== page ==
1. Thank you for the tips Lynne. Since we wrote this a few years back we visited Prachuap Khiri Khan which is a few km down the coast. Wrote about it here. Granted there’s lots less to do…but it is a beautiful place and still feels untouched. If you’re ever back in the area check it out.

  2. An interesting article and accurate for 2014. Things have changed a lot since then as the town has grown but some things have not. A bypass means the heavy traffic tends to go round but is more than made up for by the weekend influx from Bangkok. Pavements are better in some places but others unchanged. Two big malls now, Market Village (with Tesco) and Bluport (more up market). The beach access is just as bad. I have lived in Hua Hin since 1990 however rarely go into the centre of town as in my own opinion has just got worse. The town has expanded like crazy in recent years and what was a quiet holiday town has become a small city spread over a huge area.
    Most expats actually live farther out from the town, myself included as apart from anything it is cheaper. Hua Hin is expensive and there is a noticeable difference in price between there and Pranburi or even Cha Am. Everyone is entitled to their opinion and I certainly would not challenge yours as it is not a place for everyone. I am happy to leave central Hua Hin to the tourists both Thai and foreign and if I want to go to the beach will take the family to Suan Son Pradiphat. I stopped playing golf a few years ago as it is so expensive and took up cycling (trail riding rather than road as it is safer), much cheaper and better for your health. Hua Hin is attractive to retirees as it does have the facilities such as hospitals, transport links, restaurants that cater to westerners all of which come at a price.
    I would recommend to anyone reading the article who is considering Hua Hin as a place to live come and stay as you did for an extended period to get a feel for it before committing. It is not for everyone for sure but for some it may be perfect.

    1. Thanks very much for your comment Greg. Great feedback.
      By the way, we were in Prachuap Khiri Khan just about a month ago. Thought it was a really pretty place. Whether I could live there or not I don’t know, but I’d go back anytime….

  3. Hi Frank,
    I’m moving to Hua Hin from Nakhon Pathom in May 2018, which is why I was reading your article.
    What I really want to say though is I love the way you respond to negative and/or rude and aggressive comments. You are clearly a man who knows how to handle a troll. If only the rest of the internet community was as calm and considered the world would be a better place.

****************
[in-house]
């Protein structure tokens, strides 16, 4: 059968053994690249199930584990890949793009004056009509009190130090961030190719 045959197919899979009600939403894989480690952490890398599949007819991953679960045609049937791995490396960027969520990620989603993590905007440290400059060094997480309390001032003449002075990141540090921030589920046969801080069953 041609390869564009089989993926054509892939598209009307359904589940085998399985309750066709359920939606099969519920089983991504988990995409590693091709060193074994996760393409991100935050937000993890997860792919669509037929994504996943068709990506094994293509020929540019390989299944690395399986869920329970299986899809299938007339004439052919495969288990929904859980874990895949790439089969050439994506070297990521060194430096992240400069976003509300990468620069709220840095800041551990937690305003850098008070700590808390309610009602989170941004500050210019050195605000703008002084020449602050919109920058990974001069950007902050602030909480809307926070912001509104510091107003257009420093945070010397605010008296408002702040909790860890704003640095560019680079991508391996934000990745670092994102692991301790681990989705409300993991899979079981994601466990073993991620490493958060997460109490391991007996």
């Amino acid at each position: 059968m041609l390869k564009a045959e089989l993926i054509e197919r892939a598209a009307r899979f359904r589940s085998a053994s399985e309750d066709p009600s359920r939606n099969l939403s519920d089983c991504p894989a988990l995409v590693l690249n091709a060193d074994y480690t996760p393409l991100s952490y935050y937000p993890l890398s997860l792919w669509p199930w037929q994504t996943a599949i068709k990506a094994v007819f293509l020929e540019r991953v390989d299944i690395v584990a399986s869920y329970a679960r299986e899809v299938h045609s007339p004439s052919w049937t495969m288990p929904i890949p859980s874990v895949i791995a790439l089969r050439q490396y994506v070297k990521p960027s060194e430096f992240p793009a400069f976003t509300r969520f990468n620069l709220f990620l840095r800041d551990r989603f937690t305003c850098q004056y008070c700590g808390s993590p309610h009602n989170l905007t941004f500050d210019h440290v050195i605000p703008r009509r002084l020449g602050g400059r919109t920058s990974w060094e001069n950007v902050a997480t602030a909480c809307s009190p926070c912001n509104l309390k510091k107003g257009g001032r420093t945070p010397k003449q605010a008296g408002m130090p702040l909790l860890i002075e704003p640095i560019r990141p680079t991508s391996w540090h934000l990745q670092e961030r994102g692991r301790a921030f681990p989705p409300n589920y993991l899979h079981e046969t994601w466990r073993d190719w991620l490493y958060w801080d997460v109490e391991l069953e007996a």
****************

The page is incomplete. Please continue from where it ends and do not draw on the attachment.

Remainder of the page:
1. Thanks so much Steve. I usually cringe when I see that I have a comment on this post – so it’s nice when somebody has something positive to say. I wish you all the best in Hua Hin! 🙂

  4. I was in hua hin for a few hours, travelled from Bangkok to look at a rental condo. Not really sure about living there 1-3 months. But it appeared clean and the infrastructure good. May I suggest that the rats and roaches seen was due to your being close to the market. Maybe it is not the same everywhere. A couple of Brits working for the rental agency have lived a long time in HH. Maybe they like the pussy. Anyway what I wanted to say was the 1BR condo I looked at was furnished and quite nice, though small but adequate, had a pool and gym in the complex but the rent and utilities would come to about AUD 1500 per month. Same as the equivalent cost in mallorca, Spain.

    1. Thanks Ken. Yes, not as cheap as expected huh? We were a bit surprised by some of the rent costs (in Bangkok as well).
      Roaches and rats – yes. But they extended a good 5 block radius…which means most of the center. I still haven’t as many roaches and rats as I saw in Hua Hin when we were there. Maybe they just came out when we passed…

  5. I spent a couple of days in Hua Hin and enjoyed it. I took the train from Bangkok’s Hua Lamphong station and stayed at a hotel a couple of blocks from the beach in Hua Hin. I brought my bike and found the area pretty bikeable; there was even a dedicated bike path south of เขาตะเกียบ (chopstick mountain), although I did have to share the path with an occasional motorcyclist. 🙂 I saw neither roaches or rats during my stay, but it’s a tropical locale, so it’s an environment favorable to both. I also know one Bangkokian who has warmed up to the place despite the lack of azure water that more southern locales have due to the night scene, nice resorts, and great cuisine to be had.

    1. Thanks for sharing your experience Keith. The rats and roaches were in the center of town, unfortunately we were a few blocks from the market so that didn’t help matters. Glad you enjoyed it.